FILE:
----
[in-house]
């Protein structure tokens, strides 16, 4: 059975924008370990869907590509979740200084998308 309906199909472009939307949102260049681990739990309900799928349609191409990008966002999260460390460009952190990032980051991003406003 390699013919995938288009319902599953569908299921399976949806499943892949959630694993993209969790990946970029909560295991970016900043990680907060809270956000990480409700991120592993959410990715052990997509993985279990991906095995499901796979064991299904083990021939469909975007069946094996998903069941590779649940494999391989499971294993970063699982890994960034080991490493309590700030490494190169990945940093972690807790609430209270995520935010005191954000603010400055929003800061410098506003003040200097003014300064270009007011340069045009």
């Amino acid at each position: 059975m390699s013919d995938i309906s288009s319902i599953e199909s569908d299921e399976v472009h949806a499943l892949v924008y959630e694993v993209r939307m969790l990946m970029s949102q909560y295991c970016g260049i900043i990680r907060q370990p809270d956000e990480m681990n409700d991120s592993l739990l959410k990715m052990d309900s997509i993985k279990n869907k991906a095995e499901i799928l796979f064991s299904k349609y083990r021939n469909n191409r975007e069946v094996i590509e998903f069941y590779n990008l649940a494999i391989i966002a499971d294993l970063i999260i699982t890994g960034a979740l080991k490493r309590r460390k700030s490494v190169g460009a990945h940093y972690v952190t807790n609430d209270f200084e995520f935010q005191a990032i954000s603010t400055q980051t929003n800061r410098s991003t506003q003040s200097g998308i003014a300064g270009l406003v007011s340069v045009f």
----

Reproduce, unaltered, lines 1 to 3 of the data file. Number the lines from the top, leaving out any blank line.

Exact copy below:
[in-house]
């Protein structure tokens, strides 16, 4: 059975924008370990869907590509979740200084998308 309906199909472009939307949102260049681990739990309900799928349609191409990008966002999260460390460009952190990032980051991003406003 390699013919995938288009319902599953569908299921399976949806499943892949959630694993993209969790990946970029909560295991970016900043990680907060809270956000990480409700991120592993959410990715052990997509993985279990991906095995499901796979064991299904083990021939469909975007069946094996998903069941590779649940494999391989499971294993970063699982890994960034080991490493309590700030490494190169990945940093972690807790609430209270995520935010005191954000603010400055929003800061410098506003003040200097003014300064270009007011340069045009």
């Amino acid at each position: 059975m390699s013919d995938i309906s288009s319902i599953e199909s569908d299921e399976v472009h949806a499943l892949v924008y959630e694993v993209r939307m969790l990946m970029s949102q909560y295991c970016g260049i900043i990680r907060q370990p809270d956000e990480m681990n409700d991120s592993l739990l959410k990715m052990d309900s997509i993985k279990n869907k991906a095995e499901i799928l796979f064991s299904k349609y083990r021939n469909n191409r975007e069946v094996i590509e998903f069941y590779n990008l649940a494999i391989i966002a499971d294993l970063i999260i699982t890994g960034a979740l080991k490493r309590r460390k700030s490494v190169g460009a990945h940093y972690v952190t807790n609430d209270f200084e995520f935010q005191a990032i954000s603010t400055q980051t929003n800061r410098s991003t506003q003040s200097g998308i003014a300064g270009l406003v007011s340069v045009f």